Thursday, July 19, 2007
FAA History Lesson -- July 19
You’d be forgiven if you thought this history lesson was from today’s date; 7-19-07. It isn’t, of course. It’s from almost 30 years ago. (Whoops...make that almost 40 years ago.)
From the FAA Historical Chronology, 1926-1996...
”Jul 19, 1968: Air traffic congestion reached critical proportions when a total of 1,927 aircraft in the vicinity of New York City were delayed in taking off or landing, some for as long as three hours. The jam, which spread to other major transportation hubs, was exacerbated by PATCO's decision to conduct a slowdown. (See Jul 3, 1968, and Jan 15, 1969.) At the root of the problem, however, was the inability of an inadequate and long-neglected air traffic control and airport system to accommodate the heavy tourist season traffic. The jam was symptomatic of conditions that forced FAA to develop schedule restrictions for certain airports. (See Jun 1, 1969.) ”
I just think I will (see June 1, 1969.) But before I do, a comment. Imagine if the controllers of today ran a slow down. As we used to joke back when I was a controller, “We’d have to advertise it. Otherwise nobody would know.” Today’s “slowdown” is brought to you by your friendly FAA and the 800 lb. gorilla in aviation -- the airlines. Watch this. Jump to June 1, 1969.
From the FAA Historical Chronology, 1926-1996...
Jun 1, 1969: In response to growing congestion, FAA implemented a rule placing quotas on instrument flight rule (IFR) operations at five of the nation's busiest airports between 6 a.m. and midnight. The rule assigned the following hourly quotas:
Kennedy International, 80 (70 for air carriers and supplementals; 5 for scheduled air taxis; 5 for general aviation);
(Chicago)O'Hare, 135 (115 for air carriers and supplementals; 10 for scheduled air taxis; 10 for general aviation);
La Guardia, 60 (48 for air carriers and supplementals; 6 for scheduled air taxis; 6 for general aviation);
Newark, 60 (40 for air carriers and supplementals; 10 for scheduled air taxis; 10 for general aviation);
Washington National, 60 (40 for air carriers and supplementals; 8 for scheduled air taxis; 12 for general aviation).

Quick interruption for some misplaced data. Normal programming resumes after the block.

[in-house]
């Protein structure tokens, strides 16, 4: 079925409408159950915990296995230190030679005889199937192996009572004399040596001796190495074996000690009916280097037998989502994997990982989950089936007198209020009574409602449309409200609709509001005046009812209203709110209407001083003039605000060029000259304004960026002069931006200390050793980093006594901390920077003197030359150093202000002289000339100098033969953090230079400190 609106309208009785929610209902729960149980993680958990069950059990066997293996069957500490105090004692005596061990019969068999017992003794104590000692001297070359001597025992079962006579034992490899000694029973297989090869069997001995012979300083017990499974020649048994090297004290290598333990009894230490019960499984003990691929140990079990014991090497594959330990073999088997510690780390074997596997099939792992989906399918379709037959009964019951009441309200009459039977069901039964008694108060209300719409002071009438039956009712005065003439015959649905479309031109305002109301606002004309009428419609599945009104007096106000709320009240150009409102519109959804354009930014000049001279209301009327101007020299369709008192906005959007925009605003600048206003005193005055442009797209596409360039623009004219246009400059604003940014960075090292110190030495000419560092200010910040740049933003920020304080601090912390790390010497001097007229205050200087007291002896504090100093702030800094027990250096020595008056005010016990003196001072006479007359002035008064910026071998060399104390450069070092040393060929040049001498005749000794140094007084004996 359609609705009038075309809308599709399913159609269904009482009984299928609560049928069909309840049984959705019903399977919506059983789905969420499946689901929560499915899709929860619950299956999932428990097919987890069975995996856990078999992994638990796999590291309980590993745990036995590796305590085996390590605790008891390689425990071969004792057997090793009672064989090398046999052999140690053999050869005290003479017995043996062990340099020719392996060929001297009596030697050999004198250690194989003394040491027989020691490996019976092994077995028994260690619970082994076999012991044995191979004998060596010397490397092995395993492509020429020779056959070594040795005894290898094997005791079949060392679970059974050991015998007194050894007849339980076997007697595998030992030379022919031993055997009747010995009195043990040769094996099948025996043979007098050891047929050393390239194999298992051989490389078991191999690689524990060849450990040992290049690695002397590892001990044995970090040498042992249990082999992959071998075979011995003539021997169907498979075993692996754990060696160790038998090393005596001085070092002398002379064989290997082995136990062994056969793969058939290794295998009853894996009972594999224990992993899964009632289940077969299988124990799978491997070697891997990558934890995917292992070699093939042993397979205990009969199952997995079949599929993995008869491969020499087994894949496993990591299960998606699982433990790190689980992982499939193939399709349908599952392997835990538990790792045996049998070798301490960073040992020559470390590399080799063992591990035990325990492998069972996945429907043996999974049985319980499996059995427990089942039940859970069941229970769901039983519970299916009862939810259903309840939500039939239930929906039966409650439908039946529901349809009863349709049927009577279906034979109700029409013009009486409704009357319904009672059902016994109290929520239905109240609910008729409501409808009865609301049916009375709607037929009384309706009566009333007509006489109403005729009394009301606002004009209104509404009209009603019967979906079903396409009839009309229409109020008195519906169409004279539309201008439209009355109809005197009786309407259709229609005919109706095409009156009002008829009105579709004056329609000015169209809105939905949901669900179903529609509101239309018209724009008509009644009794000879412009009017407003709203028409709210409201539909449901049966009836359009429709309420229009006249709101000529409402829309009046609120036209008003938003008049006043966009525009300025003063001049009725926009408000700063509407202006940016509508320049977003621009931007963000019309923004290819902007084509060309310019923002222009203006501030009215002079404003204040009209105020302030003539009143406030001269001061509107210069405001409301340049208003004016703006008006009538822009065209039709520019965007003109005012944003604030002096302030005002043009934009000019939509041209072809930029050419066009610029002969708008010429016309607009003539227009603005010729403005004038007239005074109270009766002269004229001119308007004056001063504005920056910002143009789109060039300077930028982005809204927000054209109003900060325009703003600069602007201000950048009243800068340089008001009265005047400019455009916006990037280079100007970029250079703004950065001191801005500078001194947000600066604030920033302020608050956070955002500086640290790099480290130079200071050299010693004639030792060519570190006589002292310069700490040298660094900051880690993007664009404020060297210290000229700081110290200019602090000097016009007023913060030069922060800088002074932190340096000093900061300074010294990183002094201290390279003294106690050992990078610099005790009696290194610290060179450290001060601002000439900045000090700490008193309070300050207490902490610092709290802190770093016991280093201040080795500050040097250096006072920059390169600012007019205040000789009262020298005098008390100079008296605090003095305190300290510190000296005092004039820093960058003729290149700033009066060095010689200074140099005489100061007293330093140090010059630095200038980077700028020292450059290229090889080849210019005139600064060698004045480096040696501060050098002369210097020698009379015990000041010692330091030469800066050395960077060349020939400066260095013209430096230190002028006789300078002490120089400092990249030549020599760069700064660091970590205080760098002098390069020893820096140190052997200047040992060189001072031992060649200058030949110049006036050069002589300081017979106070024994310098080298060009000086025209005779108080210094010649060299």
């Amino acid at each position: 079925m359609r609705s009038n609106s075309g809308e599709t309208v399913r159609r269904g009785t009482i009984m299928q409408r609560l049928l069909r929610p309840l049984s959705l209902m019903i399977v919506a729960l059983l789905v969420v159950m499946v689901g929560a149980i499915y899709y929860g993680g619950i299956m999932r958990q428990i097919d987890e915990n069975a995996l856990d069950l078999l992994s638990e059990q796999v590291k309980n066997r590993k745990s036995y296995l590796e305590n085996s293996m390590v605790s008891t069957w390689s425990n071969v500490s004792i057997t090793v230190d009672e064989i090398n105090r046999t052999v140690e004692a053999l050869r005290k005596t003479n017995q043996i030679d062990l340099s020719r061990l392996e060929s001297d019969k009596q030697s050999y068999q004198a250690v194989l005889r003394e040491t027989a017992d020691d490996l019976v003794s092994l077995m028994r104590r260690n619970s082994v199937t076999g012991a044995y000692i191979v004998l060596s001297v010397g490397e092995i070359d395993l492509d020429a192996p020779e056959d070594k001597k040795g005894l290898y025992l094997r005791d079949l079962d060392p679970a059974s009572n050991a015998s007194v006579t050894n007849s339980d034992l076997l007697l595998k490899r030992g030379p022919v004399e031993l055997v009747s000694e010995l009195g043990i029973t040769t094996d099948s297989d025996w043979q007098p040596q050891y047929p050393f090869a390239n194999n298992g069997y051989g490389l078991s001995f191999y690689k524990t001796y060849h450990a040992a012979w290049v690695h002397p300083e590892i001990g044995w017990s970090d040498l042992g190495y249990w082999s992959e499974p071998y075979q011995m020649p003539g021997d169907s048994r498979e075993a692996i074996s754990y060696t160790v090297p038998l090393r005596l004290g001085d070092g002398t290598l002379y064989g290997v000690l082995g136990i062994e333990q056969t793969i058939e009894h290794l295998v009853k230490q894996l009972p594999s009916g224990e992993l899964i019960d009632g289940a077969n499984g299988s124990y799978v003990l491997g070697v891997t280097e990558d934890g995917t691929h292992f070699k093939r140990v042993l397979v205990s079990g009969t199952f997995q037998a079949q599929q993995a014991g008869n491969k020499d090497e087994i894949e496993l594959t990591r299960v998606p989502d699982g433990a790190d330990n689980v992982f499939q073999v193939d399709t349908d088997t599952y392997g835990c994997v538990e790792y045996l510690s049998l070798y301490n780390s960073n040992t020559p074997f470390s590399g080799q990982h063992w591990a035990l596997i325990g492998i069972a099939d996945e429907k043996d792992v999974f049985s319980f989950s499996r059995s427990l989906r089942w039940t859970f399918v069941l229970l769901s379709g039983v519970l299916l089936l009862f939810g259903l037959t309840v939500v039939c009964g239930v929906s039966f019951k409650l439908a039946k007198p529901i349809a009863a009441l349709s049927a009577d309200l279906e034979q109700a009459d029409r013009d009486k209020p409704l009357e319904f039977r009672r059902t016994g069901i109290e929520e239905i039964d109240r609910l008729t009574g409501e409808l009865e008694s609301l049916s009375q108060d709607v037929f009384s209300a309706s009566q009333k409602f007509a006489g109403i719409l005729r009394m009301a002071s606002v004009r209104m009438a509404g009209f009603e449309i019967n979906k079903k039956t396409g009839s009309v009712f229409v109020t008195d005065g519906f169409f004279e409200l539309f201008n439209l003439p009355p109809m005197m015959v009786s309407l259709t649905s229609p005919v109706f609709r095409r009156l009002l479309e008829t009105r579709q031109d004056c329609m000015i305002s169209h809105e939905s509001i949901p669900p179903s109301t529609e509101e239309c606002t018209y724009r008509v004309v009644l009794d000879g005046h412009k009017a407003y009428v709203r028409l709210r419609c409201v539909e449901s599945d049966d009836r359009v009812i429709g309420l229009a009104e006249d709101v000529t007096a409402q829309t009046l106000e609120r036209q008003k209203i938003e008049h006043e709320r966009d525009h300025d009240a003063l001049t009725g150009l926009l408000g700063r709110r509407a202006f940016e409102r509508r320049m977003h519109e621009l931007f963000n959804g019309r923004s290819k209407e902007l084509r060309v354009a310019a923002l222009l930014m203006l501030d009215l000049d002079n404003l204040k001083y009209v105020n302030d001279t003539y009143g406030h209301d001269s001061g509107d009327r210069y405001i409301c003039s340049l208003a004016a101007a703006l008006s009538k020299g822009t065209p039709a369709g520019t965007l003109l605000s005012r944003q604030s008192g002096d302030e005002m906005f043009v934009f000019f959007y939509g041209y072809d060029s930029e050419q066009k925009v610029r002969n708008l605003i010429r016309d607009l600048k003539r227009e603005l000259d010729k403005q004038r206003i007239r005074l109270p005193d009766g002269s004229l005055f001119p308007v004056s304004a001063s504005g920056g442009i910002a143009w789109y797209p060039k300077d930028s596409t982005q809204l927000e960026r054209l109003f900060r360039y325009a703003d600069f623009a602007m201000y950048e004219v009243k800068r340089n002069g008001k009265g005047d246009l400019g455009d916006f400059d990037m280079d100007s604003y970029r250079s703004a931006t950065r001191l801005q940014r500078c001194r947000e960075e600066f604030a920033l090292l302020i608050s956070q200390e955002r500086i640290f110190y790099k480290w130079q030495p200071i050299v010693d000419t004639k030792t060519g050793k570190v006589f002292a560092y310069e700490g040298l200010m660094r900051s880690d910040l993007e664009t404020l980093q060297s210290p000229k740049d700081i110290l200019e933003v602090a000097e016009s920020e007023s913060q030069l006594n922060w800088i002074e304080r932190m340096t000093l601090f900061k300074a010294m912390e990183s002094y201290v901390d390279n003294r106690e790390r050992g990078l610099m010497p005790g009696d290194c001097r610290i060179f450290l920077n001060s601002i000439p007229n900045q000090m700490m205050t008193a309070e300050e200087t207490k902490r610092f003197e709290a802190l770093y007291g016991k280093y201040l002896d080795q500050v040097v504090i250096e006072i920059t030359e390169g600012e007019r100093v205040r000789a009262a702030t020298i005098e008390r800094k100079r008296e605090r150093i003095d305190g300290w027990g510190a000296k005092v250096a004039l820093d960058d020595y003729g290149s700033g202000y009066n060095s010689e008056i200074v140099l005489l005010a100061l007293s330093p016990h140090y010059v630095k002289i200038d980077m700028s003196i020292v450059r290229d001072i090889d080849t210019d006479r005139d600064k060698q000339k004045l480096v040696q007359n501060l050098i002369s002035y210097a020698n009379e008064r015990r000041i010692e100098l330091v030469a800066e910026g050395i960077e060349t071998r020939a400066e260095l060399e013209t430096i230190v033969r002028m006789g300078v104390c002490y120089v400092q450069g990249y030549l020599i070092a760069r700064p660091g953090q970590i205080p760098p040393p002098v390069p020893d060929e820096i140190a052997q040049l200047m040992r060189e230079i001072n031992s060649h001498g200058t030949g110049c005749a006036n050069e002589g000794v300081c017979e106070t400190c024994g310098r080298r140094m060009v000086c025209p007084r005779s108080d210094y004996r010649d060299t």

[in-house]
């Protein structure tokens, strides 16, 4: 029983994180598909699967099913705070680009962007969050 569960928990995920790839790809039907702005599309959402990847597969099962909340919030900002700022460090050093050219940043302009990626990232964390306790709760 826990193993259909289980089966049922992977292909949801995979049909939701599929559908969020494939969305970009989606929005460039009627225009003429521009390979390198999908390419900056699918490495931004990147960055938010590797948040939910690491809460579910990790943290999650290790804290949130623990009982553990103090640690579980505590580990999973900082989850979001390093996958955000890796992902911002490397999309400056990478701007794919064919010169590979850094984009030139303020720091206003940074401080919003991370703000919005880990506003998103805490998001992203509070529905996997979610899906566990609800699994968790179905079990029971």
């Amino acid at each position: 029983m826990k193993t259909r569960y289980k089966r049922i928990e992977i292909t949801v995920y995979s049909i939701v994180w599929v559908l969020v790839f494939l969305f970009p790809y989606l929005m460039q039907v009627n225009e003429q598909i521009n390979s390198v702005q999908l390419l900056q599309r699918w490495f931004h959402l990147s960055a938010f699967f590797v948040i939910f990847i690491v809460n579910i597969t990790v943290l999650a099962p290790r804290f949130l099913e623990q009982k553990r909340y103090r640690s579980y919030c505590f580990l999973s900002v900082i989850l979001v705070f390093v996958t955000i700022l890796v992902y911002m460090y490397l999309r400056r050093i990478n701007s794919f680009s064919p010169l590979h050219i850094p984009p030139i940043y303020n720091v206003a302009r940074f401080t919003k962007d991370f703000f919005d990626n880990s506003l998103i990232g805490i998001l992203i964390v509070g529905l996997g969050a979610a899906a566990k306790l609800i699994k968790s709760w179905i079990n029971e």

The rule did not charge extra sections of scheduled air carrier flights (such as hourly shuttle flights) against the established quotas, except at Kennedy; this airport, however, was permitted 10 extra air carrier operations per hour during the peak traffic period between 5 p.m. and 9 p.m. IFR flights were required to make advanced reservations for each operation. Pilots obtained IFR reservations by contacting the Airport Reservation Office (established May 30, 1969) in Washington, D.C., or any FAA flight service station. Aircraft under visual flight rules (VFR) made arrival reservations in the air when approximately 30 miles from their intended destination. Departure reservations for such aircraft were handled by the air traffic control facilities serving these five high density airports. Originally implemented for a six-month period, this "High Density Rule" was subsequently extended to Oct 25, 1970. On that date, the hourly limitations on operations were suspended at Newark, where peak operations during fiscal 1970 had averaged 18 less than the assigned quota of 60. At the same time, the quotas were extended for another year at the other four airports. In taking this action, FAA noted that the percentage of aircraft delays at the five airports had decreased substantially since the rule was put into effect.
On Aug 24, 1971, FAA published an amendment extending the High Density Rule until Oct 25, 1972. Flight limitations remained unchanged at La Guardia and Washington National, but at O'Hare and Kennedy the quotas were now in effect only between 3 p.m. and 8 p.m. The relaxation was due in part to a decline in aviation activity during a general downturn in the U.S. economy.
An amendment published on Oct 25, 1972, extended the High Density Rule until the same date in 1973, when another amendment was published giving it an indefinite extension. At the same time, FAA eliminated the requirement that pilots operating under visual flight rules at all five airports file a flight plan. FAA believed this requirement was no longer necessary since these airports were now operating under the terminal control area concept, which required pilots to establish radio communications with the tower and receive permission to enter the terminal airspace. (See Mar 23, 1978, Nov 3, 1980, and Mar 6, 1984.)
(edited for emphasis and clarity)
Did you notice that ATL (Atlanta - Hartsfield) wasn’t on that list ? You know, the busiest airport in the world ? Or number 3 (DFW) or 4 (LAX) or 5 (LAS) ? And while we’re here, just in case you’re curious, LGA is number 19 and DCA is number 41.
(Check it out. You can get the entire listing in the FAA Administrator’s Fact Book. I used the Dec. 2006 version.)
I did not pull those two airports (DCA and LGA) out of a hat.
And if one of you guys that works for the people that buy ink by the barrel doesn’t figure it out...I’ll have to write the story myself and charge you for it. We know what works. The FAA just won’t implement it (unless they’re told to by somebody more powerful than the airlines.) (Wink-Wink)
Here’s a hint. Two words. Concrete and Concrete.
July 19, 2007